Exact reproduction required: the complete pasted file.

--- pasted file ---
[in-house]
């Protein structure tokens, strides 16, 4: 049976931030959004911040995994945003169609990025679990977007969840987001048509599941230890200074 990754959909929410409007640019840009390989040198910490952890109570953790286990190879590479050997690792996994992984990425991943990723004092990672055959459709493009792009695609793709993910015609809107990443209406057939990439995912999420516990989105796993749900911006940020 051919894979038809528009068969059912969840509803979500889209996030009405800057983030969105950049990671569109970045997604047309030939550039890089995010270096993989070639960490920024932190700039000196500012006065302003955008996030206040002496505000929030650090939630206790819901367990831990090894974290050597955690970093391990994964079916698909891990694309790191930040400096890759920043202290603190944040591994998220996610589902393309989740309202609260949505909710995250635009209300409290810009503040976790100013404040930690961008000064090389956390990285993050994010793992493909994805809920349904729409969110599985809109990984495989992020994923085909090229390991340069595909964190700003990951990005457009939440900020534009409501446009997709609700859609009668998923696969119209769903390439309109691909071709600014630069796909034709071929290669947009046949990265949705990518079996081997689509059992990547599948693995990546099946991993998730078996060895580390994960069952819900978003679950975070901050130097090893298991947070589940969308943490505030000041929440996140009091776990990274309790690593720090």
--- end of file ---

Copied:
[in-house]
């Protein structure tokens, strides 16, 4: 049976931030959004911040995994945003169609990025679990977007969840987001048509599941230890200074 990754959909929410409007640019840009390989040198910490952890109570953790286990190879590479050997690792996994992984990425991943990723004092990672055959459709493009792009695609793709993910015609809107990443209406057939990439995912999420516990989105796993749900911006940020 051919894979038809528009068969059912969840509803979500889209996030009405800057983030969105950049990671569109970045997604047309030939550039890089995010270096993989070639960490920024932190700039000196500012006065302003955008996030206040002496505000929030650090939630206790819901367990831990090894974290050597955690970093391990994964079916698909891990694309790191930040400096890759920043202290603190944040591994998220996610589902393309989740309202609260949505909710995250635009209300409290810009503040976790100013404040930690961008000064090389956390990285993050994010793992493909994805809920349904729409969110599985809109990984495989992020994923085909090229390991340069595909964190700003990951990005457009939440900020534009409501446009997709609700859609009668998923696969119209769903390439309109691909071709600014630069796909034709071929290669947009046949990265949705990518079996081997689509059992990547599948693995990546099946991993998730078996060895580390994960069952819900978003679950975070901050130097090893298991947070589940969308943490505030000041929440996140009091776990990274309790690593720090």